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The San Diego Unified School District is likely to face some tough bargaining with its labor unions as it begins to craft its annual budget for next year. In addition to the call by administrators to start their own union, several other labor groups have indicated that they will ask the district to renegotiate existing contracts.

In particular, the San Diego Education Association, the teachers’ union, has said that it will reopen the contract the union agreed to just last year to ask for a raise. The union says it has new data showing that the district ranks 35th in the county — out of a total of 38 school systems — and that a San Diego teacher makes $80,000 less over the course of his or her career with the district than the average teacher in San Diego County.

If something isn’t done, the union says, San Diego schools will face the same retention and recruitment crisis currently seen by the San Diego Police Department.

The district’s Director of Labor Relations Willy Surbrook did not dispute the union’s data, though he says they are misleading because they do not take into account other non-salary benefits, which are far more generous in San Diego Unified than in neighboring districts. For example, San Diego Unified does not ask its teachers to pay a portion of the cost of their health care benefits.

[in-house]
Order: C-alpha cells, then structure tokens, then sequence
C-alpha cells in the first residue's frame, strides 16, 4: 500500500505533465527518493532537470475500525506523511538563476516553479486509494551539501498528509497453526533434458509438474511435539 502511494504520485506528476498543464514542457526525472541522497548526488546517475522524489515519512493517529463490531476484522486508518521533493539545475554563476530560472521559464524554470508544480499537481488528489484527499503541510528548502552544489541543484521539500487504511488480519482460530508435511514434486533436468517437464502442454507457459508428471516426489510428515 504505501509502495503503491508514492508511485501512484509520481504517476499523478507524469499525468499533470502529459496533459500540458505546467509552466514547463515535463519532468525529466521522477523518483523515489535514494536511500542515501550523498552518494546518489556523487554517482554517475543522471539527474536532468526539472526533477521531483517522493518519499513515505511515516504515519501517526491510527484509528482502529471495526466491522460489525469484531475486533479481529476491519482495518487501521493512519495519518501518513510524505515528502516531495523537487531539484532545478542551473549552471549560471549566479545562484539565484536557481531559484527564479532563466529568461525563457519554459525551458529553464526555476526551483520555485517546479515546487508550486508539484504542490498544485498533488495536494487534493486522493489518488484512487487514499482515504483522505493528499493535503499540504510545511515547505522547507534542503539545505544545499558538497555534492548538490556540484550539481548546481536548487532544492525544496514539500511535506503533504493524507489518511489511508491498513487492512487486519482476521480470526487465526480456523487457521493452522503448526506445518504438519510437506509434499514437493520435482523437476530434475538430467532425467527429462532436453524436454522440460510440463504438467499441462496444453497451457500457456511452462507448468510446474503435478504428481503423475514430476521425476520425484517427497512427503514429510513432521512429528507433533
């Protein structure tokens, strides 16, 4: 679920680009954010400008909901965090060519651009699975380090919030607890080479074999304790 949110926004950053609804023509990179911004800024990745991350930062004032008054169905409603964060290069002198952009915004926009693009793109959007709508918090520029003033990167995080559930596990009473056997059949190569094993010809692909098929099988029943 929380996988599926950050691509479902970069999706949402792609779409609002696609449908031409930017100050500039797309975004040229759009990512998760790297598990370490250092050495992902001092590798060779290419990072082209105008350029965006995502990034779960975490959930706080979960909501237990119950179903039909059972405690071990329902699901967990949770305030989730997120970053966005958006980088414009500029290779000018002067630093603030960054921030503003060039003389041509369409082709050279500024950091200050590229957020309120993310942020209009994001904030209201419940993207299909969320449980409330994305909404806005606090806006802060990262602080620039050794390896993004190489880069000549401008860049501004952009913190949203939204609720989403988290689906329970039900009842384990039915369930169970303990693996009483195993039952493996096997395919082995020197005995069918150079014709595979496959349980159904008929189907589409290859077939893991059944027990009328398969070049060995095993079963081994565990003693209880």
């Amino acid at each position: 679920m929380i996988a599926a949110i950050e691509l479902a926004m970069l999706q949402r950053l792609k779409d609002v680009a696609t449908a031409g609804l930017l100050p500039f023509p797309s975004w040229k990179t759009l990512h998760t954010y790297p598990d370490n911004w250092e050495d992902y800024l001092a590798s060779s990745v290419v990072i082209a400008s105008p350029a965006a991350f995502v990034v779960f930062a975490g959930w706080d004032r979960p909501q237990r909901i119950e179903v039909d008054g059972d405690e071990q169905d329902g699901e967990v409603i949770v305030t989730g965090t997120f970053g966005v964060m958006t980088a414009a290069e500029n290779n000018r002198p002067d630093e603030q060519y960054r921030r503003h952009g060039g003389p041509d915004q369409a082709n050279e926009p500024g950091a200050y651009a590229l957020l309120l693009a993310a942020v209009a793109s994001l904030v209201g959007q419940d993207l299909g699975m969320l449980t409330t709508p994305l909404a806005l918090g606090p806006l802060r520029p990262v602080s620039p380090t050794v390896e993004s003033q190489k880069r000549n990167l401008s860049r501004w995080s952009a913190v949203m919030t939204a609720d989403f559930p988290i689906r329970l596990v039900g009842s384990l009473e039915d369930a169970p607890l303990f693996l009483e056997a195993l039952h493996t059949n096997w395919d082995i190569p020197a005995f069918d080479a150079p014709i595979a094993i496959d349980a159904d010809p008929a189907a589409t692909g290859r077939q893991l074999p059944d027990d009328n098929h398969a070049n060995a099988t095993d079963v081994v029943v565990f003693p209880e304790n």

“It’s tough to really drive that nail in, and it’s so varying,” Surbrook said, explaining that it’s hard to compare overall compensation across school systems. “In this school district, if you work four hours or more per day, you get a full medical benefit package not only for you, but also your entire family.”

The teachers’ union points at another figure: The portion of the district budget spent on teacher salaries has dropped over the past five years, meaning the school board has shifted its priorities elsewhere, the union said. Surbrook said the district has not yet had a chance to verify those numbers.


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